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From Noah Slater <nsla...@tumbolia.org>
Subject Re: Tweaking the release procedure
Date Fri, 21 Oct 2011 19:49:17 GMT
Can we do something like this:



On Fri, Oct 21, 2011 at 8:42 PM, Dustin Sallings <dustin@spy.net> wrote:

>
> On Oct 21, 2011, at 11:25 AM, Robert Newson wrote:
>
> > /tmp/bar $ git pull --tags
> > remote: Counting objects: 4, done.
> > remote: Compressing objects: 100% (2/2), done.
> > remote: Total 3 (delta 0), reused 0 (delta 0)
> > Unpacking objects: 100% (3/3), done.
> > From /tmp/foo
> > - [tag update]      1.0        -> 1.0
> > Fetching tags only, you probably meant:
> >  git fetch --tags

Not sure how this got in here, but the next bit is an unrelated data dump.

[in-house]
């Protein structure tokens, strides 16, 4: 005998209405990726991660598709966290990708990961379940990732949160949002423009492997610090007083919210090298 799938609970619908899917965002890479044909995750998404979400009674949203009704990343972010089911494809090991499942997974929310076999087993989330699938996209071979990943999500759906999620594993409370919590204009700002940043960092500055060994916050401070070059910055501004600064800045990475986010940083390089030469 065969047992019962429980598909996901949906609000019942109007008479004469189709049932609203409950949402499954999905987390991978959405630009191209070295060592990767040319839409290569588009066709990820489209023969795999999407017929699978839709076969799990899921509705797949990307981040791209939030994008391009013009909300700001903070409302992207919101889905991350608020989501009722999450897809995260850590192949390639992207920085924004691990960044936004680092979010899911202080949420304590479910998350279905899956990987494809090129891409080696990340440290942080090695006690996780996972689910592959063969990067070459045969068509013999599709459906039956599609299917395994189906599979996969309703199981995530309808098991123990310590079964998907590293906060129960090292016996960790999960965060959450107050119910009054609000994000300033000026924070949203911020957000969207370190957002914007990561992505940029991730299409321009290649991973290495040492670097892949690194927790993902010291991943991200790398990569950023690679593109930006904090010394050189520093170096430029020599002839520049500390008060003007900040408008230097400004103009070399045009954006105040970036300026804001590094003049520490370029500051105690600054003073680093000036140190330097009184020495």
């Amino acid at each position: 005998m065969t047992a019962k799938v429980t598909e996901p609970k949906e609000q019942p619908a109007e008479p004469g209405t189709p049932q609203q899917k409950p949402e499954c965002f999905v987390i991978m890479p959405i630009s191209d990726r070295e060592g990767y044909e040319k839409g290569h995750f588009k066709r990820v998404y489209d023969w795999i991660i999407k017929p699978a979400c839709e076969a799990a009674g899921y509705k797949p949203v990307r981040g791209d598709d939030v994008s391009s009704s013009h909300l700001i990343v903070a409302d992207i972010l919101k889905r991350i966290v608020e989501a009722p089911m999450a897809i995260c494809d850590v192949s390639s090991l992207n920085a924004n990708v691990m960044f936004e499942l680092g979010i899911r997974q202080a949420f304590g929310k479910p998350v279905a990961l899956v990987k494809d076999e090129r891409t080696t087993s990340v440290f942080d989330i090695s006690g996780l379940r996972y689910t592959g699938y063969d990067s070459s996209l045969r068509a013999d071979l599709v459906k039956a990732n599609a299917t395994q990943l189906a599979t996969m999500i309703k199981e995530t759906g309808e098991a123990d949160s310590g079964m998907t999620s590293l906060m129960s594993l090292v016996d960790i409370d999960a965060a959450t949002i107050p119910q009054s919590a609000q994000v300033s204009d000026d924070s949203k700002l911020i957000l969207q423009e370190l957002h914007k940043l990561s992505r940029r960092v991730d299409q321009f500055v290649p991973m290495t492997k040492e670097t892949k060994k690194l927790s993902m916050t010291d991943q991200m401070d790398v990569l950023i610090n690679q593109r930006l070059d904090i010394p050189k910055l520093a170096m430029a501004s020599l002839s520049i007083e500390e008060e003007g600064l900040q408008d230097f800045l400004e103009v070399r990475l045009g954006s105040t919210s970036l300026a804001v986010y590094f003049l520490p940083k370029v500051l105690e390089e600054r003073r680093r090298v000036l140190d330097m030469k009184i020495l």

> >
> > The 1.0 tag was correctly updated.
>
>
>         You aren't disagreeing with the thing I'm most concerned, but the
> thing I'm second-to-most concerned about but directly brought up.
>
>        I pointed out that you can't *remove* tags, since that's what's
> required for a renaming strategy.  Here you're just showing that if every
> user everywhere who has a clone of the official repo issues a non-default
> update command before looking at tags, then there's no problem.  I think
> this might be less reasonable than it sounds.
>
>        For example:  Let's say I'm doing an automated build for my OS
> distribution from the 1.0 tag and have shipped stuff out to my customers.
>  How will you know that there was no failure in my two tiers of git repos
> that caused my build to miss the update to your 1.0 tag between the time
> that you issued the first one, announced the second one, I did an update
> from a mirror during an upstream outage and see the 1.0 tag and ship it and
> then find a bug?  Which 1.0 did I ship?
>
> --
> dustin sallings
>
>
>
>

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